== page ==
It takes a little practice and experimentation, but once you get the hang of it, you can make quick adjustments on the water that will make your fishing more productive and more pleasant. You’ll also learn to troubleshoot leaders that aren’t turning over like they should. I encourage you to stop thinking about the formula, and start thinking about the conditions and all of your options for productive fishing.

Louis Cahill
Gink & Gasoline
Sign Up For Our Weekly Newsletter!

Follow Gink & Gasoline on Facebook:

11 thoughts on “Understanding Leaders Means Better Fly-fishing

  1. Great article. I recently started tying my own leaders, about a year ago actually, and will never go back to buying tapered. Problem I was having with tapered leaders was that they seemed brittle and not as strong as rated. I was cutting off half of the leader and tying on 2 new sections so it was a natural progression to just start from scratch. My hand tied leaders turn over better and are stronger.

  2. “Fluorocarbon materials, for example, are much more supple than monofilament. ”

    I was always told the opposite, and in my experience, fluoro is stiffer.

    • Yeah fluoro is much more rigid. I like tapered leaders much more than hand tied to me they lay out much better and are much smooter than a leader with 6 blood knots. All my hand tied leaders are only two sections butt and tippet. I think the whole “leader formula” craze is just a ploy to get you to buy spools of tippet you dont need. Ive met people that fish with 9 ft straight tippet 3lb test

  3. Have been using Bruce Chard’s leader formula. Get it on YouTube. Instead of bloods, I use double uni’s. Never never ever have broken off a bonefish including some big ones. The next-to-last 12# section makes me a little nervous so I have fiddled with it by subst. 15# fluoro then adding, to that, the tippet. But even the 12# section never broke! Anyway, I know I’m geeked out but a happy confident geek.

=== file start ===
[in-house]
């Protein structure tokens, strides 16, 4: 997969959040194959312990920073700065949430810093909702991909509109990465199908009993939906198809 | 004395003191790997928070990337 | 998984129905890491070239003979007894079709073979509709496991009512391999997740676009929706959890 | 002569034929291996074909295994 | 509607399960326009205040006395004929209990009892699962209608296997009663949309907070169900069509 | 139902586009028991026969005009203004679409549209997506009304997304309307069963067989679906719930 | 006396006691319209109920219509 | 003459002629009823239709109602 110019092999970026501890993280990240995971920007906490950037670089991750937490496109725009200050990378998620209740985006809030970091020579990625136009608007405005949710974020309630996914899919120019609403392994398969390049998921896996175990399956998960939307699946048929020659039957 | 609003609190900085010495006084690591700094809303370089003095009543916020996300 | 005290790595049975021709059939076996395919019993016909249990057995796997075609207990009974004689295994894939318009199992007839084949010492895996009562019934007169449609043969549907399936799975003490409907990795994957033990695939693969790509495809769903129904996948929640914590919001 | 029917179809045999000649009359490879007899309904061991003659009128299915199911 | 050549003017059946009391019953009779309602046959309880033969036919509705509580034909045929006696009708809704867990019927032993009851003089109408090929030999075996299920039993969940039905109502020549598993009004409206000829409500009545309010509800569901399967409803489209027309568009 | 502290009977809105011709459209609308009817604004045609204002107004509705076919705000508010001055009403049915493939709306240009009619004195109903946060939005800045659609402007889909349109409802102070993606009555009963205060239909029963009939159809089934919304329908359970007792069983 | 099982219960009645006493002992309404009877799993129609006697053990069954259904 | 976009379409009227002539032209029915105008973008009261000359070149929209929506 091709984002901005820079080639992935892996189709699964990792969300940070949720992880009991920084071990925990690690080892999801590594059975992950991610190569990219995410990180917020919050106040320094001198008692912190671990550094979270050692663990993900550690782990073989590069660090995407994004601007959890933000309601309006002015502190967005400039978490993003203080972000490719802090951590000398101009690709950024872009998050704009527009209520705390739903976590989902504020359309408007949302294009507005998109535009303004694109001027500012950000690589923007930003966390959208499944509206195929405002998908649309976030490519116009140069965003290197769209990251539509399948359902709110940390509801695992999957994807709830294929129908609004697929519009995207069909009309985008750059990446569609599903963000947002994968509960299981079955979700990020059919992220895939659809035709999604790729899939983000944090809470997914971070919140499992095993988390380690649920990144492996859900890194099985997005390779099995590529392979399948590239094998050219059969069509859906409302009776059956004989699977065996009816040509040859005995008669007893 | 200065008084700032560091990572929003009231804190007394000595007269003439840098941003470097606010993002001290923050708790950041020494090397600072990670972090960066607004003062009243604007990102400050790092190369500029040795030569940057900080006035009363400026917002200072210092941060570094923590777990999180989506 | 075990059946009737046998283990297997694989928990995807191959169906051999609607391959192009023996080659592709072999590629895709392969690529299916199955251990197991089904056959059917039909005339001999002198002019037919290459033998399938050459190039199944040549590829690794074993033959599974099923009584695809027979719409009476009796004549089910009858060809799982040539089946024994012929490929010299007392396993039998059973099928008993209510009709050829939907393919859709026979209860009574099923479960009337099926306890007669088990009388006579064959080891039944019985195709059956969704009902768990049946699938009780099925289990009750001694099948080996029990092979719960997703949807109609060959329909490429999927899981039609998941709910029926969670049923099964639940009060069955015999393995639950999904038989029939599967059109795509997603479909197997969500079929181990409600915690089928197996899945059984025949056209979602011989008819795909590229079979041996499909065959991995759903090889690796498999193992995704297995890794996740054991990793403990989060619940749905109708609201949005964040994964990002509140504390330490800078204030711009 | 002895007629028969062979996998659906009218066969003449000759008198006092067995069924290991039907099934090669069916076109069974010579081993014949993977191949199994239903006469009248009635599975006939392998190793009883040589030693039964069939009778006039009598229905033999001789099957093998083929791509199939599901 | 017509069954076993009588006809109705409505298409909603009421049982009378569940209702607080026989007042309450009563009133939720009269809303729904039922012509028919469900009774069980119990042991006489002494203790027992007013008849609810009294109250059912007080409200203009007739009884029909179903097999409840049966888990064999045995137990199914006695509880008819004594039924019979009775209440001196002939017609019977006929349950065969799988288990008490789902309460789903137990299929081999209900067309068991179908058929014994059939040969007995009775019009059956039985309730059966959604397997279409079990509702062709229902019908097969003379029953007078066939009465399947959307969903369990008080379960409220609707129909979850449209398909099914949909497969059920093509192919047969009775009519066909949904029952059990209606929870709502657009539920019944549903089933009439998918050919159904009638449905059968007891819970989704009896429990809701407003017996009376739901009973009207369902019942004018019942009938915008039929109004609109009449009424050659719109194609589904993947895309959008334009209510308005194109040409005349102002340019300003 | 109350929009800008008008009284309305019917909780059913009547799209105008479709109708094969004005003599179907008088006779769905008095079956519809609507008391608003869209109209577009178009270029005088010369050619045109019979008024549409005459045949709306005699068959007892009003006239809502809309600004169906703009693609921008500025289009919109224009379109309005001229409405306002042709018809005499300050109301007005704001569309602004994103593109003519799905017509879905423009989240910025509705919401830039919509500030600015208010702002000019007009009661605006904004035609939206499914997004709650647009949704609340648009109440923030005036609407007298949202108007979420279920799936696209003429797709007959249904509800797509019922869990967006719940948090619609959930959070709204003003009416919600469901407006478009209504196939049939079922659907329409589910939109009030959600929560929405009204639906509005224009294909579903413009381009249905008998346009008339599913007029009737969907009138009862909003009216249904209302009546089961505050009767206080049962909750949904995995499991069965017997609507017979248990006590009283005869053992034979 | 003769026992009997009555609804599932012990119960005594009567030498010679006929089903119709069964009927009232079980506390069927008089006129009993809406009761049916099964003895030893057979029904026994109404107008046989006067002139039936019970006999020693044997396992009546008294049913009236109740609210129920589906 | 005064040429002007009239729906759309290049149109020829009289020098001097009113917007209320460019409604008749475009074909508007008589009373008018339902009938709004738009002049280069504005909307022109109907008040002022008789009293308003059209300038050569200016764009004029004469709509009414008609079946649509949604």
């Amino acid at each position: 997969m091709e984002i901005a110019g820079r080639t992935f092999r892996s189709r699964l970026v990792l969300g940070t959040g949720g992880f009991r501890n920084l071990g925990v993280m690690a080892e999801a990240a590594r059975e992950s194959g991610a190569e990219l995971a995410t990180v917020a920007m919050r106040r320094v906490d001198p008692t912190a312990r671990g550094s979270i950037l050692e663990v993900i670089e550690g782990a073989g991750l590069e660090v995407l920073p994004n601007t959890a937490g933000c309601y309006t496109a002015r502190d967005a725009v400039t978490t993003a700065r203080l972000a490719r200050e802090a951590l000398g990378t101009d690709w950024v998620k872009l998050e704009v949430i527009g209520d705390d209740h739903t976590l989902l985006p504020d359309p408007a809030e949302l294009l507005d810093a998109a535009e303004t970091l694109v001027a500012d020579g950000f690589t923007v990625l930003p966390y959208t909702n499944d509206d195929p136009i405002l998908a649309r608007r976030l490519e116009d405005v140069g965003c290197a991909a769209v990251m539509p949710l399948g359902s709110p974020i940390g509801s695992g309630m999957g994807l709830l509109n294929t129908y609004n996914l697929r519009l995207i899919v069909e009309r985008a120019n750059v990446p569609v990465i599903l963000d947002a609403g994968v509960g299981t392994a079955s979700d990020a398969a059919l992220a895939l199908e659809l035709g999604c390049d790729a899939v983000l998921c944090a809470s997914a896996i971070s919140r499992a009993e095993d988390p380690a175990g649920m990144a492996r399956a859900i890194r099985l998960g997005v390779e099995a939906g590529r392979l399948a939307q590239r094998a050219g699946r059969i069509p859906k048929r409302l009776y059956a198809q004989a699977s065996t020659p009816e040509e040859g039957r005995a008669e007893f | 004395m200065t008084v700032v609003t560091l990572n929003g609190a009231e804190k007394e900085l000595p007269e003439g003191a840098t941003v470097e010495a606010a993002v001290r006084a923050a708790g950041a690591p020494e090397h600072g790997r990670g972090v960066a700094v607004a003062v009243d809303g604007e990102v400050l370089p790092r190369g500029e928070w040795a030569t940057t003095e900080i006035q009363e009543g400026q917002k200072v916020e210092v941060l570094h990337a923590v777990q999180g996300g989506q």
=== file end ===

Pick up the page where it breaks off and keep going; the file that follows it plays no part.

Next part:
4. 1. Leader’s no.1 purpose is to separate fly line from fly so as not to scare fish.
    2. Fluorocarbon also floats. When fluoro and mono are submerged fluoro sinks slightly faster.

  5. 3. Knots in leader will cause the occasional tangle. Not every cast can be perfect.
    4. Knots in leader will often pick up junk floating in water. Worse in stillwater.
    5.Various monos have different memory characteristics. Straightening a knotted mono leader requires patience. Flourocarbon has little memory so straightens quickly.

  6. Nylon has a specific gravity of 1.4, Fluro has a specific gravity of 1.8. That is a significant difference for sinking.

    • And water has a sg of 1, so both are heavier than water and will sink. The difference between the two seems large but it is not. For instance, both mono and flouro will float in the surface tension, sinking only when attached to a weight which pulls them down.

  7. Pingback: Leader Materials Revisited | Fly Fishing | Gink and Gasoline | How to Fly Fish | Trout Fishing | Fly Tying | Fly Fishing Blog

  8. Pingback: Tying Extra-Long Fly Leaders That Actually Turn Over | Fly Fishing | Gink and Gasoline | How to Fly Fish | Trout Fishing | Fly Tying | Fly Fishing Blog

  9. Hi Louis,

    very nice article and very useful. I totally agree.
    I would like to add that the flyline plays an important role, too, especially for fishing longer leaders a little easier.
    I found out that a “strouter” and shorter front tapered flyline is a better choice because this type of flyline has more mass in the tip section than a f.i. a Triangel Taper style flyline with a long, thin front taper.
    What do you think?

    Best regards from Germany,

Leave a Reply

Your email address will not be published.

Captcha loading...